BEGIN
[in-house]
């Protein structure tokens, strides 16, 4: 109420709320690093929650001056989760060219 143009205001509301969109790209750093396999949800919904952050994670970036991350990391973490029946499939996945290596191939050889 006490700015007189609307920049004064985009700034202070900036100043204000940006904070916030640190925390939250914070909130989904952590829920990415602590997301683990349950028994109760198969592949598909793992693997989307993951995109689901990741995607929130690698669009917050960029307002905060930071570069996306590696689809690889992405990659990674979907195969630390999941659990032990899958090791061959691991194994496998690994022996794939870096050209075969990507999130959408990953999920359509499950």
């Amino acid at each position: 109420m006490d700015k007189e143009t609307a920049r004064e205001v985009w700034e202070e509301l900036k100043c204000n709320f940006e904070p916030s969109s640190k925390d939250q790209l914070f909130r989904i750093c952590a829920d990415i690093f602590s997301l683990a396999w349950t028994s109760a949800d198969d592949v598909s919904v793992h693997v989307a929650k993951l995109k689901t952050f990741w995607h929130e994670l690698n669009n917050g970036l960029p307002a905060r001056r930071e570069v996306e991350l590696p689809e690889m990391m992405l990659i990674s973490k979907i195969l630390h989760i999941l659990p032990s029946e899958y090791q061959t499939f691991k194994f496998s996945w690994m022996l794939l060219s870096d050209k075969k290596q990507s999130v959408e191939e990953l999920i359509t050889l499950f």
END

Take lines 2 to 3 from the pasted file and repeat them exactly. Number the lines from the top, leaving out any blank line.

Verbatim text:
């Protein structure tokens, strides 16, 4: 109420709320690093929650001056989760060219 143009205001509301969109790209750093396999949800919904952050994670970036991350990391973490029946499939996945290596191939050889 006490700015007189609307920049004064985009700034202070900036100043204000940006904070916030640190925390939250914070909130989904952590829920990415602590997301683990349950028994109760198969592949598909793992693997989307993951995109689901990741995607929130690698669009917050960029307002905060930071570069996306590696689809690889992405990659990674979907195969630390999941659990032990899958090791061959691991194994496998690994022996794939870096050209075969990507999130959408990953999920359509499950």
């Amino acid at each position: 109420m006490d700015k007189e143009t609307a920049r004064e205001v985009w700034e202070e509301l900036k100043c204000n709320f940006e904070p916030s969109s640190k925390d939250q790209l914070f909130r989904i750093c952590a829920d990415i690093f602590s997301l683990a396999w349950t028994s109760a949800d198969d592949v598909s919904v793992h693997v989307a929650k993951l995109k689901t952050f990741w995607h929130e994670l690698n669009n917050g970036l960029p307002a905060r001056r930071e570069v996306e991350l590696p689809e690889m990391m992405l990659i990674s973490k979907i195969l630390h989760i999941l659990p032990s029946e899958y090791q061959t499939f691991k194994f496998s996945w690994m022996l794939l060219s870096d050209k075969k290596q990507s999130v959408e191939e990953l999920i359509t050889l499950f």